Subtitled _The Rise, the Fall and the Resurgence of the Electric Car_, it is primarily about electric cars in the 1960s and later. He does a nice job covering the interplay of environmental regulation and the development of electric vehicles and other low/no emissions cars. Several chapters are devoted to fuel cell cars. Because the majority of the book was written before the inflection in electric/hybrid cars which we are now experiencing (publication date is 2015), I feel like fuel cell cars get more page space than they maybe deserve. And then the rather tantalizing comment about low-voltage electrolysis as the end doesn't have any meat on it at all. (This is what is in the citation in the endnotes: https://www.eurekalert.org/pub_releases/2014-08/su-ssd081914.php.)
(Here is more about low voltage water splitter work: http://news.stanford.edu/2015/06/23/water-splitter-catalyst-062315/ Ironically, using stuff that came out of developing better batteries. You do NOT get to skip generations of technology.)
Fialka is a journalist (WSJ for a decade and a halfish, but he seems to have left in roughly the appropriate time frame), so that's the style of writing: find the people, tell the story with enough details to be compelling, but not ever descend into anything particularly jargon-y. He has an eye for entertaining conflict, and a judicious way of presenting that conflict so that no one looks really bad, it is mostly just kind of fun.
I liked the sections on racing far more than I expected to. Not just the cross Australia stuff proof-that-electric-cars-can-whatever thing, but also that electric cars and motorcycles have a technological leg up in races like Pike's Peak. It makes sense, but I had never paid that much attention. It also really makes real the idea that while battery technology improves slowly, it is improving a whole lot faster than IC, which is pretty close to the end of its developmental arc. Early cars kinda sucked compared to horses, but horses weren't changing much and IC was; we're apparently looking at that kind of comparison again.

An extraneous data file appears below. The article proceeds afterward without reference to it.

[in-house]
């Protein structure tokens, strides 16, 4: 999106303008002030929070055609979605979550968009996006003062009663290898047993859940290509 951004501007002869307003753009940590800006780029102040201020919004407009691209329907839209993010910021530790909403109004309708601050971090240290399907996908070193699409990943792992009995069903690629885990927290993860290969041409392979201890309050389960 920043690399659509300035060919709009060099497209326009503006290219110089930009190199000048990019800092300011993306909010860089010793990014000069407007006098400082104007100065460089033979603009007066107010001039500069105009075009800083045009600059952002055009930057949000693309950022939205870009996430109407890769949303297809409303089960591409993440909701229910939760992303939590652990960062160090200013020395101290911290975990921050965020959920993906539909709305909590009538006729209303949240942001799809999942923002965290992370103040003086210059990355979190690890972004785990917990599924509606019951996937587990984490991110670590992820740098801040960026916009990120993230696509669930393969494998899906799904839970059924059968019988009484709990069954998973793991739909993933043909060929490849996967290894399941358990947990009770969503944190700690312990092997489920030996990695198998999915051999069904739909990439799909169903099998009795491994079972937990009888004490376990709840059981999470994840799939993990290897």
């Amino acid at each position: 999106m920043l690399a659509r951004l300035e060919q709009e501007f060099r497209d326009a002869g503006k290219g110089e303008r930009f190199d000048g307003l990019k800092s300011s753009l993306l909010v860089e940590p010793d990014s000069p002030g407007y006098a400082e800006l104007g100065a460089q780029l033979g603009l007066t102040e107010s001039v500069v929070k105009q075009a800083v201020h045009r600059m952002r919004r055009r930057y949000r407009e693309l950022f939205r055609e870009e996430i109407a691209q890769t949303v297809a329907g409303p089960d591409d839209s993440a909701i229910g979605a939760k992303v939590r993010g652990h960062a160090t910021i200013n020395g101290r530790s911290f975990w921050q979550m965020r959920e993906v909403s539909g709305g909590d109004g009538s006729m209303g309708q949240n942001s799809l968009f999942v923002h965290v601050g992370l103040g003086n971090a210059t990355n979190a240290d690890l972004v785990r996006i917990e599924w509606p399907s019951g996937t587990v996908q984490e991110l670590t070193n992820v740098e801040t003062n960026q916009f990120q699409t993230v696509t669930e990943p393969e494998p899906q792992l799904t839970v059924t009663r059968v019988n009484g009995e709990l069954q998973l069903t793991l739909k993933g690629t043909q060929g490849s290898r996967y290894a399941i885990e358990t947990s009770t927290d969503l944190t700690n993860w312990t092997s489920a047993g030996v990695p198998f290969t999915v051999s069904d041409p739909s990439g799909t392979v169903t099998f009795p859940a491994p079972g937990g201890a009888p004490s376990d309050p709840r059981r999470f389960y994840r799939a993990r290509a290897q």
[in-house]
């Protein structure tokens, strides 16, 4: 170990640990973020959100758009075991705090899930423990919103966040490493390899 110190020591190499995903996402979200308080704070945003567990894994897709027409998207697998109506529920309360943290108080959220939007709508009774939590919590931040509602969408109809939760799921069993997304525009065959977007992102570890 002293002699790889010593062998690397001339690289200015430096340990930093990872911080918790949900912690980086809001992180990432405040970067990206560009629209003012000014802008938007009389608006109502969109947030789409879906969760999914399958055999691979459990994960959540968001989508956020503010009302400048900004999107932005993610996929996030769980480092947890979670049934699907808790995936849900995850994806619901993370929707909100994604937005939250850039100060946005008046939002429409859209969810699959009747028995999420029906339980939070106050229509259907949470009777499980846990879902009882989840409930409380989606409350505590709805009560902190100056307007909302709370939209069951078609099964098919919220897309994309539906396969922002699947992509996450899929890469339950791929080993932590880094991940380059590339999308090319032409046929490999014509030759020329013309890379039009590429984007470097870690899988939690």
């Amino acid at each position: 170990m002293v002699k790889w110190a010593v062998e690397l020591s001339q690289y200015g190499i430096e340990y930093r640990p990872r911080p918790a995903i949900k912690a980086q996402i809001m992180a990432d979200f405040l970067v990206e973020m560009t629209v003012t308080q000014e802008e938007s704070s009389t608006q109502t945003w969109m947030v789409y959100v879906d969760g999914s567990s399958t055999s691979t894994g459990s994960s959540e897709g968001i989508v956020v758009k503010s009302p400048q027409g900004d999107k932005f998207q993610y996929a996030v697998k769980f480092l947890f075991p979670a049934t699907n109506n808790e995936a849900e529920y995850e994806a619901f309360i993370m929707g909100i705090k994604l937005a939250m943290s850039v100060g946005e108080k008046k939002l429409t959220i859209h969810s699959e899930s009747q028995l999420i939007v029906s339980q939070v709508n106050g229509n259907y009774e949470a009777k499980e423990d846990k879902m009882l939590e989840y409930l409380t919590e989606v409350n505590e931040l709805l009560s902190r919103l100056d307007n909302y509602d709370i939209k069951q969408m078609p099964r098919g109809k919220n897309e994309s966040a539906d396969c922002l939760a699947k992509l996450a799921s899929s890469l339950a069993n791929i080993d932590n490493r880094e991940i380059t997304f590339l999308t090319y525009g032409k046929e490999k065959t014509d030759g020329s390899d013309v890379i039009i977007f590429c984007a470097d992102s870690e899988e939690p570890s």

The section on Bright Automotive was really kind of depressing. I knew the Solyndra scandal had taken down a lot of other, better companies. I hadn't had _any_ idea that trucks and other heavier vehicles would make so much sense electrified. It is exciting to realize that people on the other side of the political aisle realize this, too, and are selling it -- correctly! -- from a national security/energy independence perspective.
If you are feeling like this review is a bit episodic, that is actually kind of what reading the book was like as well. I really enjoyed reading it, and if I run across another book by Fialka on a topic I am interested in, I'll read it with high expectations.